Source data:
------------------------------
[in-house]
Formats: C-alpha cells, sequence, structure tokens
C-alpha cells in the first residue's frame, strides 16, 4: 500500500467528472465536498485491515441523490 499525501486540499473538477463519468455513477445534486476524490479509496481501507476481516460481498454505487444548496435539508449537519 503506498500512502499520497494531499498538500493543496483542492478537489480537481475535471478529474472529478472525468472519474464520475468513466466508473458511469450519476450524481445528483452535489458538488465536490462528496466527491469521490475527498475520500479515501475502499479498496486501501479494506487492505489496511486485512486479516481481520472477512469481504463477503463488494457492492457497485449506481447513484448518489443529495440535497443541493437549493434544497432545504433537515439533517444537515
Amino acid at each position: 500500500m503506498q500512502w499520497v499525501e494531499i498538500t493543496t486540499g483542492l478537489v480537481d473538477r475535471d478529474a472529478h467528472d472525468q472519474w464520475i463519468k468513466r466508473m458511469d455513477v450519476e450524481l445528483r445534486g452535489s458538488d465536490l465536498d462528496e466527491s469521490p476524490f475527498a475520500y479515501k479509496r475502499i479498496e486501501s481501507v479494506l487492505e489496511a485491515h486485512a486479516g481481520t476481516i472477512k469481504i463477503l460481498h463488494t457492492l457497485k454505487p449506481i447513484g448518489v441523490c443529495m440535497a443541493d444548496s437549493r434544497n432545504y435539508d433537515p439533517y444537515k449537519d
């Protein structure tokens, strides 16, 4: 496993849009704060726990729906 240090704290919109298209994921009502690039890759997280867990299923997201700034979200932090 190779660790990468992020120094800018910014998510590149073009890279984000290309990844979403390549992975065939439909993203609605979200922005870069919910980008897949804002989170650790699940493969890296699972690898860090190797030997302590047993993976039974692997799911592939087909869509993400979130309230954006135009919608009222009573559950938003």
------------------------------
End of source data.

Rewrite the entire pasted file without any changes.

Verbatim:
[in-house]
Formats: C-alpha cells, sequence, structure tokens
C-alpha cells in the first residue's frame, strides 16, 4: 500500500467528472465536498485491515441523490 499525501486540499473538477463519468455513477445534486476524490479509496481501507476481516460481498454505487444548496435539508449537519 503506498500512502499520497494531499498538500493543496483542492478537489480537481475535471478529474472529478472525468472519474464520475468513466466508473458511469450519476450524481445528483452535489458538488465536490462528496466527491469521490475527498475520500479515501475502499479498496486501501479494506487492505489496511486485512486479516481481520472477512469481504463477503463488494457492492457497485449506481447513484448518489443529495440535497443541493437549493434544497432545504433537515439533517444537515
Amino acid at each position: 500500500m503506498q500512502w499520497v499525501e494531499i498538500t493543496t486540499g483542492l478537489v480537481d473538477r475535471d478529474a472529478h467528472d472525468q472519474w464520475i463519468k468513466r466508473m458511469d455513477v450519476e450524481l445528483r445534486g452535489s458538488d465536490l465536498d462528496e466527491s469521490p476524490f475527498a475520500y479515501k479509496r475502499i479498496e486501501s481501507v479494506l487492505e489496511a485491515h486485512a486479516g481481520t476481516i472477512k469481504i463477503l460481498h463488494t457492492l457497485k454505487p449506481i447513484g448518489v441523490c443529495m440535497a443541493d444548496s437549493r434544497n432545504y435539508d433537515p439533517y444537515k449537519d
């Protein structure tokens, strides 16, 4: 496993849009704060726990729906 240090704290919109298209994921009502690039890759997280867990299923997201700034979200932090 190779660790990468992020120094800018910014998510590149073009890279984000290309990844979403390549992975065939439909993203609605979200922005870069919910980008897949804002989170650790699940493969890296699972690898860090190797030997302590047993993976039974692997799911592939087909869509993400979130309230954006135009919608009222009573559950938003």